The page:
Wednesday, December 16, 2015

Word of the Day -- Machicolation

A machicolation is a floor opening between the supporting corbels of a battlement, through which stones, or other objects, could be dropped on attackers at the base of a defensive wall. The design was adopted in the Middle Ages in Europe when Norman crusaders returned from the Holy Land. A machicolated battlement projects outwards from the supporting wall in order to facilitate this. A hoarding is a similar structure made of wood, usually temporarily constructed in the event of a siege. Advantages of machicolations over wooden hoardings include the greater strength and fire resistance of stone.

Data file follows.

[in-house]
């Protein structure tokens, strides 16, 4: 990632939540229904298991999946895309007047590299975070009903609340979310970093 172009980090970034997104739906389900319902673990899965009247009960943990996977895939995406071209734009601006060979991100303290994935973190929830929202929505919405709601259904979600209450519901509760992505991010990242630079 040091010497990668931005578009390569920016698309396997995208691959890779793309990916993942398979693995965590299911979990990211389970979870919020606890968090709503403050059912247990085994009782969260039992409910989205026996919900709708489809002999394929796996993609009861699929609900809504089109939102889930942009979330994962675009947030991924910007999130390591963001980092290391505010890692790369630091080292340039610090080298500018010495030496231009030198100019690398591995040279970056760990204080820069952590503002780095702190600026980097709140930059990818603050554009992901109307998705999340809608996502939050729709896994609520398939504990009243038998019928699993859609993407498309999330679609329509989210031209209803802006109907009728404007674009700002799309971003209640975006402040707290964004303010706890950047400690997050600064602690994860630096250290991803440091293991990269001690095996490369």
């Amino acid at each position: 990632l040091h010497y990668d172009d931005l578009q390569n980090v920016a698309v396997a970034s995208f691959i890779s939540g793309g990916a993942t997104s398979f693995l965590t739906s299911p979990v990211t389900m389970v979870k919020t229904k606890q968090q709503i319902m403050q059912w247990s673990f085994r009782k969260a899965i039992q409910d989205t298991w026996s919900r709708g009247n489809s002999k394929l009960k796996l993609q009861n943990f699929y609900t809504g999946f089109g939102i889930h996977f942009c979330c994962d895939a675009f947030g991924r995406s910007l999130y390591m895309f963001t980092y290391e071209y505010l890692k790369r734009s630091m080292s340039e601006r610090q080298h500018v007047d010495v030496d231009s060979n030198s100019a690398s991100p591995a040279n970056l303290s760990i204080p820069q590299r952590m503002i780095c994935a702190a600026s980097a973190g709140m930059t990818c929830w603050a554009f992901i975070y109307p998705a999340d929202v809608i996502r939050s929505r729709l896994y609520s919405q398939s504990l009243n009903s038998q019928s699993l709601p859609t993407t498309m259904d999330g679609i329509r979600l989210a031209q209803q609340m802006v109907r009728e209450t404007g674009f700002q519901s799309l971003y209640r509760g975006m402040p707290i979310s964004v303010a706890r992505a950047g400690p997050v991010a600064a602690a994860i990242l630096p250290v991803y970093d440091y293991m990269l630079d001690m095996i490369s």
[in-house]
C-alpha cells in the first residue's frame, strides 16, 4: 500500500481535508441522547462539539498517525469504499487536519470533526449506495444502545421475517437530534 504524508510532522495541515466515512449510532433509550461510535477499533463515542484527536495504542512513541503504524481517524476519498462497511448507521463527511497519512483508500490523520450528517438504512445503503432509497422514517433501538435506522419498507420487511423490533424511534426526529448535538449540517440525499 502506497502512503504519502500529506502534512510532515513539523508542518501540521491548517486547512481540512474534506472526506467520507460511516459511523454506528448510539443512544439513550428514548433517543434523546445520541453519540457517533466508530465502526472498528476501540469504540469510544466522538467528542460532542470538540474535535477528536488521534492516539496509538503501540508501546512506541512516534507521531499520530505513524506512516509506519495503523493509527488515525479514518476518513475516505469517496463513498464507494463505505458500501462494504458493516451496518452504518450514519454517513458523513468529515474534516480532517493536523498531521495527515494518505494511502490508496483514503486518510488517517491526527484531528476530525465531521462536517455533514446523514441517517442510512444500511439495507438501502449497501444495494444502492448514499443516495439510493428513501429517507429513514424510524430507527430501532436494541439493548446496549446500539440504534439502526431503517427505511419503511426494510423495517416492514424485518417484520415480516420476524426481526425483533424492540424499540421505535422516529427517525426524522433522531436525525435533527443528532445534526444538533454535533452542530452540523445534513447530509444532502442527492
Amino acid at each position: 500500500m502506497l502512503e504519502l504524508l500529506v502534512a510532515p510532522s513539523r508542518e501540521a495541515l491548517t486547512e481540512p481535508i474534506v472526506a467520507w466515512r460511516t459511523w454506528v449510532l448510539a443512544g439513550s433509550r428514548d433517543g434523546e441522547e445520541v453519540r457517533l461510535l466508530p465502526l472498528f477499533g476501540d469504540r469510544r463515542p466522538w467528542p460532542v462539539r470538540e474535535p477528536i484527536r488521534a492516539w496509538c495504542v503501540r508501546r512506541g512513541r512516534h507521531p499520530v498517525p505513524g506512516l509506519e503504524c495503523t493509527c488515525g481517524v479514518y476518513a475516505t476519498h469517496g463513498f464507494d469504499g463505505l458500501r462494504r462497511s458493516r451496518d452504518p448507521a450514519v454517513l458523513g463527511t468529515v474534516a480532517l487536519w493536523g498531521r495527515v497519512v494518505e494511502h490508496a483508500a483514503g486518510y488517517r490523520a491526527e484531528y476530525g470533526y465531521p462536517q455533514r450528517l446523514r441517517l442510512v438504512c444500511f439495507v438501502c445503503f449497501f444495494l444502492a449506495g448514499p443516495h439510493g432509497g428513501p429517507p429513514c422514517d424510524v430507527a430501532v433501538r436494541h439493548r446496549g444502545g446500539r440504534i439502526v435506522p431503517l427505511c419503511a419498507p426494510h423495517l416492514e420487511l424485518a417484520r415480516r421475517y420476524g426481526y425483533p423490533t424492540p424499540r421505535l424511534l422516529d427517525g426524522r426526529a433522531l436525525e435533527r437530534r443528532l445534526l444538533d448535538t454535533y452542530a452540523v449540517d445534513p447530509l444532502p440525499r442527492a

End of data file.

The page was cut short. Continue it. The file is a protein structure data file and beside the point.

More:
The word derives from the Old French word machecol, mentioned in Medieval Latin as machecollum, probably from Old French machier 'crush', 'wound' and col 'neck'. Machicolate is only recorded in the 18th century in English, but a verb machicollāre is attested in Anglo-Latin. The Spanish word denoting this structure, matacán, is similarly composed from "matar canes" meaning roughly "killing dogs".

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